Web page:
Across the wide spectrum of work published by Henry Wadsworth Longfellow in his lifetime, children were a consistent topic of unique interest to him. In several of his works, Longfellow references his own joy that he felt seemingly whenever he was around them, especially his own. The depth of his passion was something that the famous poet often expressed in the best way he knew how, through his artistic works, evocative language, and a strong command of metaphors to express his most complicated feelings about the world. Children, named rather appropriately for the subject, is one of his most notable works exploring those emotions that were so important throughout the poet’s life.
Verses One and Two
Come to me, O ye children!
For I hear you at your play,
And the questions that perplexed me
Have vanished quite away.
Ye open the eastern windows,
That look towards the sun,
Where thoughts are singing swallows
And the brooks of morning run.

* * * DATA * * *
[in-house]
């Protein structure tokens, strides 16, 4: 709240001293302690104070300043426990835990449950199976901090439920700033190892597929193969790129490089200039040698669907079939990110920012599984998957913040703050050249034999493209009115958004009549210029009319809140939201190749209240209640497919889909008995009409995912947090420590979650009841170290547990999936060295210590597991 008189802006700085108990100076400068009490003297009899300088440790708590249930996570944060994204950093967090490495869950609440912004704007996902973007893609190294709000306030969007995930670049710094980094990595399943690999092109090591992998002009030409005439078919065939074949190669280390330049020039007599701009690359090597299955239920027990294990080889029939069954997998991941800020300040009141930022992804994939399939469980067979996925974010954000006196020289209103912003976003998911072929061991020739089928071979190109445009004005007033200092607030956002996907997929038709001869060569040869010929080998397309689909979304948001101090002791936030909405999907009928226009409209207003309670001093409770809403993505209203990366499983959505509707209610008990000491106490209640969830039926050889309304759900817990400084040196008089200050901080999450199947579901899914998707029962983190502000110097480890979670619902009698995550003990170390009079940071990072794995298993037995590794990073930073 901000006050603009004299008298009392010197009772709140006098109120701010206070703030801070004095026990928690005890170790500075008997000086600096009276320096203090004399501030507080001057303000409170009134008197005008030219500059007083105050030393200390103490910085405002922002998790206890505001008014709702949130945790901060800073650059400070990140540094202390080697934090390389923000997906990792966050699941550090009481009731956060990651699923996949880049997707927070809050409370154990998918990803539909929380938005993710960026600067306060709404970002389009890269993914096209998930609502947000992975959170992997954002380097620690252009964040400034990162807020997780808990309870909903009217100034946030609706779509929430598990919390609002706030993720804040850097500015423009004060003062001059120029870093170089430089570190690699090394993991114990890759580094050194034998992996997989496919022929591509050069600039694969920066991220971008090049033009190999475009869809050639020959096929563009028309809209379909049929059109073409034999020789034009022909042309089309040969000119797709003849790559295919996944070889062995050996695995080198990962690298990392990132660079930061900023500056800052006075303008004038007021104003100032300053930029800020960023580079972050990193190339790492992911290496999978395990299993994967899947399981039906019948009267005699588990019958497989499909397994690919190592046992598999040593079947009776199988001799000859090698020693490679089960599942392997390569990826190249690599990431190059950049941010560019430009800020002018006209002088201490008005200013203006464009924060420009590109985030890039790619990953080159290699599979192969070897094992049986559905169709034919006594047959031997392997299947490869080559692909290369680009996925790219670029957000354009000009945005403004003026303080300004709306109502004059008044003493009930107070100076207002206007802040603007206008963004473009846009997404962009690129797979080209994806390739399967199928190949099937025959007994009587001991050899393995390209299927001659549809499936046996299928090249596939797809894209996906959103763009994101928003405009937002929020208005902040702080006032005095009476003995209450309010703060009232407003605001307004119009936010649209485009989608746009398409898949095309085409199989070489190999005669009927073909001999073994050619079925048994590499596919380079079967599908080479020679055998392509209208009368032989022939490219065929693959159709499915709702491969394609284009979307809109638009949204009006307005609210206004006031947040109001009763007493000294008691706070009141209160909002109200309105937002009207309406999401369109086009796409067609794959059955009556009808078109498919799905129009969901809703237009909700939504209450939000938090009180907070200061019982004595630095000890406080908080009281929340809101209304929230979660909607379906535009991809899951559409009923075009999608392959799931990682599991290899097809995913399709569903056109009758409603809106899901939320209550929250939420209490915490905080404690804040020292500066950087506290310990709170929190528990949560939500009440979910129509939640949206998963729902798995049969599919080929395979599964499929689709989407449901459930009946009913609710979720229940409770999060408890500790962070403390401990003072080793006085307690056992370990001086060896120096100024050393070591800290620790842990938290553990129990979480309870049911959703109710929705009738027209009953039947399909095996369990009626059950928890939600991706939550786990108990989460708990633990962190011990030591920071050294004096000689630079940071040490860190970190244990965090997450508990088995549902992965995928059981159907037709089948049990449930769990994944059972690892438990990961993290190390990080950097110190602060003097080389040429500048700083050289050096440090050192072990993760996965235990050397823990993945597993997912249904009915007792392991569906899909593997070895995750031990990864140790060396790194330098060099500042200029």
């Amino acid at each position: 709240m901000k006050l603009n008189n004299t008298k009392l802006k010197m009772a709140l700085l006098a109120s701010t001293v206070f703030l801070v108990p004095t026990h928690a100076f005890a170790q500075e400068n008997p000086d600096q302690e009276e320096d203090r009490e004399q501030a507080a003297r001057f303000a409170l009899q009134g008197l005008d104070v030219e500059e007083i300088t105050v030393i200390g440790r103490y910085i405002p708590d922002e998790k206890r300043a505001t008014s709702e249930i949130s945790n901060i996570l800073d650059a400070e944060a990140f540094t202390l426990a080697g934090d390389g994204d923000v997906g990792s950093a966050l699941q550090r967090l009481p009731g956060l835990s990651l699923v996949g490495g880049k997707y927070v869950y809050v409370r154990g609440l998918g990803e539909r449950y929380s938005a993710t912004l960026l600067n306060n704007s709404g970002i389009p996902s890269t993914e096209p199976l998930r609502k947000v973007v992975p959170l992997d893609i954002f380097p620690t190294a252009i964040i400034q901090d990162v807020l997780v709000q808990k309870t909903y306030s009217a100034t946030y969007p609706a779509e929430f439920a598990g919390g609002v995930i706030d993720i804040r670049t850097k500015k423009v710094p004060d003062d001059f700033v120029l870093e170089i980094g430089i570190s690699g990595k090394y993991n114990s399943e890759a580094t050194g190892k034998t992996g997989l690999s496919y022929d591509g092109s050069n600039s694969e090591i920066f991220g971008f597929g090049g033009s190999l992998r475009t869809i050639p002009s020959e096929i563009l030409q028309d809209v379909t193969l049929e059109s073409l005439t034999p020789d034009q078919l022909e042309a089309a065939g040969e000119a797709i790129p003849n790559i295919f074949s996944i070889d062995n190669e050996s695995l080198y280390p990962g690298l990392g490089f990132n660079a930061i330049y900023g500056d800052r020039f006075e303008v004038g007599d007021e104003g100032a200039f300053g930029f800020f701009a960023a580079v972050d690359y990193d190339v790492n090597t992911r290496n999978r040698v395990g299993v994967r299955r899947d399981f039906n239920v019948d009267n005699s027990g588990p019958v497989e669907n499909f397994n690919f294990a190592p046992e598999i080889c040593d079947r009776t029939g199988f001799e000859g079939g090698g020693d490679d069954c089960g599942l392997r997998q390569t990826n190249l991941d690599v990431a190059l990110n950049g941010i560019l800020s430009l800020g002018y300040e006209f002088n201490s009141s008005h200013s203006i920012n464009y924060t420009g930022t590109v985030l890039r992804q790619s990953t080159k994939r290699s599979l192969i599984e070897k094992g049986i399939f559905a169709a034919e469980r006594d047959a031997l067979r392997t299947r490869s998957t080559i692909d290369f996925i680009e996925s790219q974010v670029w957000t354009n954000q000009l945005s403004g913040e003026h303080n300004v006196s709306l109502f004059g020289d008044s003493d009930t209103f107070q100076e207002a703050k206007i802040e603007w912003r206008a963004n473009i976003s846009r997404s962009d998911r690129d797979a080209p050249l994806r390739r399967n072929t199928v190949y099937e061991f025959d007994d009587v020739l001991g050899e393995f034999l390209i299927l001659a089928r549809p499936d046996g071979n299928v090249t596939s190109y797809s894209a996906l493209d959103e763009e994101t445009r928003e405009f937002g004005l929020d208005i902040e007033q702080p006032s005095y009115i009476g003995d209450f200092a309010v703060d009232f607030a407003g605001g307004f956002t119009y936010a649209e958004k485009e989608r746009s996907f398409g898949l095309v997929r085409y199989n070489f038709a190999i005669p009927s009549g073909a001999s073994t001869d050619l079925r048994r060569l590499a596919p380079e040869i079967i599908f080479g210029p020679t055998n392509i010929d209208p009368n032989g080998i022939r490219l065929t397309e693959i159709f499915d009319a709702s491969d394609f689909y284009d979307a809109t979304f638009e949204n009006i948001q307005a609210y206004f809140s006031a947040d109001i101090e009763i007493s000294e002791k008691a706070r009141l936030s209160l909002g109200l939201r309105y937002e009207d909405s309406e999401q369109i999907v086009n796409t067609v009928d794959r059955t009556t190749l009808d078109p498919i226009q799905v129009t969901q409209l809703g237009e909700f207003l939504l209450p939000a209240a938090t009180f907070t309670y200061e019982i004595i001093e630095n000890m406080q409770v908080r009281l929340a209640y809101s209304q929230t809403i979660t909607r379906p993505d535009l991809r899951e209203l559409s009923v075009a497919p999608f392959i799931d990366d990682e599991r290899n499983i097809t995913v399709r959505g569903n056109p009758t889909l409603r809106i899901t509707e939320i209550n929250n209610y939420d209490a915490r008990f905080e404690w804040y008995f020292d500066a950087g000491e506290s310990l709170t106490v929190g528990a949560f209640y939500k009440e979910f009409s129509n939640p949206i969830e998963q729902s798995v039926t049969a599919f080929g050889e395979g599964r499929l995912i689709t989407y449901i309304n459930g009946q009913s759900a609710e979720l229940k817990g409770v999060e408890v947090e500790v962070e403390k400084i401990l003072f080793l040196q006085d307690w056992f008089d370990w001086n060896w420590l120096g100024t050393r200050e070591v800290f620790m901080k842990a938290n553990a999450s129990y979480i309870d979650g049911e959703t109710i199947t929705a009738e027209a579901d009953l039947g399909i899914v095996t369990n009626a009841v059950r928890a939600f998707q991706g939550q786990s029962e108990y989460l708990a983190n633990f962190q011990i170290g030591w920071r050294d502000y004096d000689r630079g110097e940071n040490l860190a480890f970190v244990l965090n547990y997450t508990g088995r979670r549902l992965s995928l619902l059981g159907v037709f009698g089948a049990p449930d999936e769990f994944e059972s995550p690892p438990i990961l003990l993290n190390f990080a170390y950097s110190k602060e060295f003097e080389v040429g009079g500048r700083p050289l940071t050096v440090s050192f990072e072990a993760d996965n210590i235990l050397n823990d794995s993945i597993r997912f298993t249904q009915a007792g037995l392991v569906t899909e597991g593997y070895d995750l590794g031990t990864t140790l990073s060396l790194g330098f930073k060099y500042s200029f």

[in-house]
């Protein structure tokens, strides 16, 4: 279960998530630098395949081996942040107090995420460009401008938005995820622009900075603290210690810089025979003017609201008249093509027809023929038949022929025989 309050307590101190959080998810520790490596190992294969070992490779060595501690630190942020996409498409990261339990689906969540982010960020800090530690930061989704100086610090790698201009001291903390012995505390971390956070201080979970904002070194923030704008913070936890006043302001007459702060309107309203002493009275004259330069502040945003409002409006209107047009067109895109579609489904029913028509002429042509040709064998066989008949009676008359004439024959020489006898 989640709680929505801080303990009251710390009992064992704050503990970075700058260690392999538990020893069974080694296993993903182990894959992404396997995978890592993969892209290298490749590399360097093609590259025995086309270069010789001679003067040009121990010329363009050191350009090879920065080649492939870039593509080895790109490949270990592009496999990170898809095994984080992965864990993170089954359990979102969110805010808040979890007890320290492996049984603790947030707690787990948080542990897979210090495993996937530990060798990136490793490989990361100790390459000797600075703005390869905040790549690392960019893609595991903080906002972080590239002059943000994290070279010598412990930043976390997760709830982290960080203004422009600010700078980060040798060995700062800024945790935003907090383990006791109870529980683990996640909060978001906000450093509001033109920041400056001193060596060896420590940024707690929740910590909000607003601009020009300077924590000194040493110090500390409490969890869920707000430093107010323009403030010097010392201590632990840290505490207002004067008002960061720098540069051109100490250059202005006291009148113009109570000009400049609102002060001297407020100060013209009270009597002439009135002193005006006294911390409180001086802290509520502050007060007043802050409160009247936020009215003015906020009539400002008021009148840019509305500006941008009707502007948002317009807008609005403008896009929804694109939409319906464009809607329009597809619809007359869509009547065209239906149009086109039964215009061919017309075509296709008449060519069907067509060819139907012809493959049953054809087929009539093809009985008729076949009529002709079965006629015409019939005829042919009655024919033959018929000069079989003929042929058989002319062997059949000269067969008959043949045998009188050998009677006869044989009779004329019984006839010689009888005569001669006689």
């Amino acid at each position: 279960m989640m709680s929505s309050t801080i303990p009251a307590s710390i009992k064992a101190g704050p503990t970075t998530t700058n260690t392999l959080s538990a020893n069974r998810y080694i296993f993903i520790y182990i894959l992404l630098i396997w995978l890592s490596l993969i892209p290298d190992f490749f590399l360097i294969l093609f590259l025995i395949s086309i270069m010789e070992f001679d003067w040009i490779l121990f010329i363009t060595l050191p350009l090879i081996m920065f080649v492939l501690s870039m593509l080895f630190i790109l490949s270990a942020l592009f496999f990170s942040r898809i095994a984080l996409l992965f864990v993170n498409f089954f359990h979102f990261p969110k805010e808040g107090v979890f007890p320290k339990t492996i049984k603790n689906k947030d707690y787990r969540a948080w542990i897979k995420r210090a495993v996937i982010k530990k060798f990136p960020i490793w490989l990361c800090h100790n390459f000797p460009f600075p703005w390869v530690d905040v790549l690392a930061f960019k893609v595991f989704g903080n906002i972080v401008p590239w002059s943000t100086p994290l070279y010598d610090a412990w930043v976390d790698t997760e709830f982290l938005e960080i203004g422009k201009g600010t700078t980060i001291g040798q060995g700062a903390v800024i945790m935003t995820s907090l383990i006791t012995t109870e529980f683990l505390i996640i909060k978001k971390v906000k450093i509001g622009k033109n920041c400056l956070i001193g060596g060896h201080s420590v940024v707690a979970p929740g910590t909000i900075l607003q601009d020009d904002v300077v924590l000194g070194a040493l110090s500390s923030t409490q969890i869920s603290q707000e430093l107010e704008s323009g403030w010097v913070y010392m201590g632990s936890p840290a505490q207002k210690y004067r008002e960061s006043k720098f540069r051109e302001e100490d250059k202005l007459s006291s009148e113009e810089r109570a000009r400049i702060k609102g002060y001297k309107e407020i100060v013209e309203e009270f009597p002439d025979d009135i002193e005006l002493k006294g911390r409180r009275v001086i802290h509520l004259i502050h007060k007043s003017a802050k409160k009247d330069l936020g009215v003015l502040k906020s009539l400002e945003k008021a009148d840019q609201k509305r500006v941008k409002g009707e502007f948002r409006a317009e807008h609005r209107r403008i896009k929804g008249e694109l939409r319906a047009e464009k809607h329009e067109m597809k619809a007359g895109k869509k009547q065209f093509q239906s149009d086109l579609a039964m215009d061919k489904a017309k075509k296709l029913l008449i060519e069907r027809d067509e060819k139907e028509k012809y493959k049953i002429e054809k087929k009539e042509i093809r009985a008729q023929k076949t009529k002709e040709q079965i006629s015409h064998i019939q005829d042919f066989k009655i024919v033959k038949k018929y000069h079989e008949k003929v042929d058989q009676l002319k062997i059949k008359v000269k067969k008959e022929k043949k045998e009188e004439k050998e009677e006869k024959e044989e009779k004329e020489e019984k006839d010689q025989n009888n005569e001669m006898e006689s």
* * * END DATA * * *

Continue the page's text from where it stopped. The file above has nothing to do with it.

Straight away it’s easy to pick up on the lyrical aspect of Longfellow’s poem. When he used words like “O ye,” “vanished quite,” “ye open,” and similar phrases, he’s intentionally romanticizing the setting of the poem, and making it more pleasant for those who are reading it aloud. His narrator, who is the one speaking in this tone, is describing the sounds of children at play as being something that stops them from thinking about the things that bother them in the world. While the first verse of the poem describes a literal setting, the second one is much more abstract, a likely intentional parallel by Longfellow. Because the verse begins with “ye,” it is clear that the speaker is likening the sounds of children to an eastern-facing window. Eastern windows are notable for seeing a great deal of sunlight in the early hours of the day, which we can perceive as a happy and peaceful image. Through this window, the speaker sees their own thoughts as songbirds, creatures with the freedom to fly away from the world if they choose to do so, which is to say that they no longer weigh on the mind, which is instead filled with peaceful and happy natural images.
Verses Three and Four
In your hearts are the birds and the sunshine,
In your thoughts the brooklet’s flow,
But in mine is the wind of Autumn
And the first fall of the snow.
Ah! what would the world be to us
If the children were no more?
We should dread the desert behind us